Getting the message out to the public that the microbial world is about much more than just diseases is a challenging topic, but one we should keep trying to improve on. There are many ways to do this, but as the saying goes, a picture is worth a thousand words, and most people don’t want to read a thousand words anyway. When the University of British Columbia’s Beaty Biodiversity Museum suggested that we stage an art show based on protists, the three of us gladly took on the challenge.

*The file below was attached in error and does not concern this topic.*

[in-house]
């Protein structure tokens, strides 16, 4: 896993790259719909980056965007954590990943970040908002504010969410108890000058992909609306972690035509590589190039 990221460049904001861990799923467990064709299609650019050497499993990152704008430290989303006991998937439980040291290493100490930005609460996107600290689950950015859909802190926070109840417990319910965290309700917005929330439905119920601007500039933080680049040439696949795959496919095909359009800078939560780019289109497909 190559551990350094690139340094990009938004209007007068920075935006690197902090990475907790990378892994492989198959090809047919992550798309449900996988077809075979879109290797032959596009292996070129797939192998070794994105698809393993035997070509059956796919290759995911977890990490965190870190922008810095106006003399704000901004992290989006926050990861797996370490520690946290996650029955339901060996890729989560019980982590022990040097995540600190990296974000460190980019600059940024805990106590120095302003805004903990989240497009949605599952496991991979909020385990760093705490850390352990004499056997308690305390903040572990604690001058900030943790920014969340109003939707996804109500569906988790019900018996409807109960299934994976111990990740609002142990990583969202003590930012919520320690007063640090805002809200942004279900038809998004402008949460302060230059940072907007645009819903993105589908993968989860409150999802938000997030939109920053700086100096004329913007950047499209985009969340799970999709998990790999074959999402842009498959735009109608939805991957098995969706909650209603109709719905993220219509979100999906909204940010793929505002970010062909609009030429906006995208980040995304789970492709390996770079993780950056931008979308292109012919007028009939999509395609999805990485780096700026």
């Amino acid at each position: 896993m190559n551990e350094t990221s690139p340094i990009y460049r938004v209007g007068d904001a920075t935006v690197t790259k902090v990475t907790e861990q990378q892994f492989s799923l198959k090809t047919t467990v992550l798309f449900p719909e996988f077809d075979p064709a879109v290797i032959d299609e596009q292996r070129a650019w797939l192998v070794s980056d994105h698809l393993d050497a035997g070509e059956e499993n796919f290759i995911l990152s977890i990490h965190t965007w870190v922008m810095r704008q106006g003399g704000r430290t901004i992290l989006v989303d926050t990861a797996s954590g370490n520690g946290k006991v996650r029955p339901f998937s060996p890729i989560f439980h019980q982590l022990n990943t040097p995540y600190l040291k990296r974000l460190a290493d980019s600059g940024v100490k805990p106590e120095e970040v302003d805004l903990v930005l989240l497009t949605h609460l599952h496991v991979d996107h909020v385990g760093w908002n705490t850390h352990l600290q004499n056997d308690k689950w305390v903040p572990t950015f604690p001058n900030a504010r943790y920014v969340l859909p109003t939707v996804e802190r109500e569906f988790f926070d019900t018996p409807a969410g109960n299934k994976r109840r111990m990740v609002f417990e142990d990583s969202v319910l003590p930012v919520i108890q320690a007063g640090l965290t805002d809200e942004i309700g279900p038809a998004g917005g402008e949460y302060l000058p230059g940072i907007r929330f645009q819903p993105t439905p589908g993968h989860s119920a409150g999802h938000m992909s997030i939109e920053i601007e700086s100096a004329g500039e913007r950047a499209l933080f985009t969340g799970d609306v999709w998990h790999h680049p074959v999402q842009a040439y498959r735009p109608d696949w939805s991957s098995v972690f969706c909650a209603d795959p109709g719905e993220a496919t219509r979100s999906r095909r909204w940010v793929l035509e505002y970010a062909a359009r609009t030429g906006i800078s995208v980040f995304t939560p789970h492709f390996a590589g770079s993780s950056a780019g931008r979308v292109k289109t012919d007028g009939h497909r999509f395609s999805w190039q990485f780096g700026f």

This actually all started several years ago when we moved into a new building at UBC in Vancouver. The walls were a strikingly deep red colour that reminded one more of an art gallery than a lab. Indeed, the colour seemed to beg to be paired with giant, ornate, even gaudy gold picture frames. As a joke, we commissioned a copy of Gustav Klimt’s “The Tree of Life”, which seemed appropriate for the lab, and framed it in a hand-me-down frame that we spray painted gold. This got the ball rolling, and we soon hatched the idea to cover the red walls in the lab and down the hall with a ‘gallery’ of gold-framed SEM pictures of beautiful protists. The idea here is that one would have the context of an art gallery show, but the content would be all wrong, and the effect is strangely unsettling.
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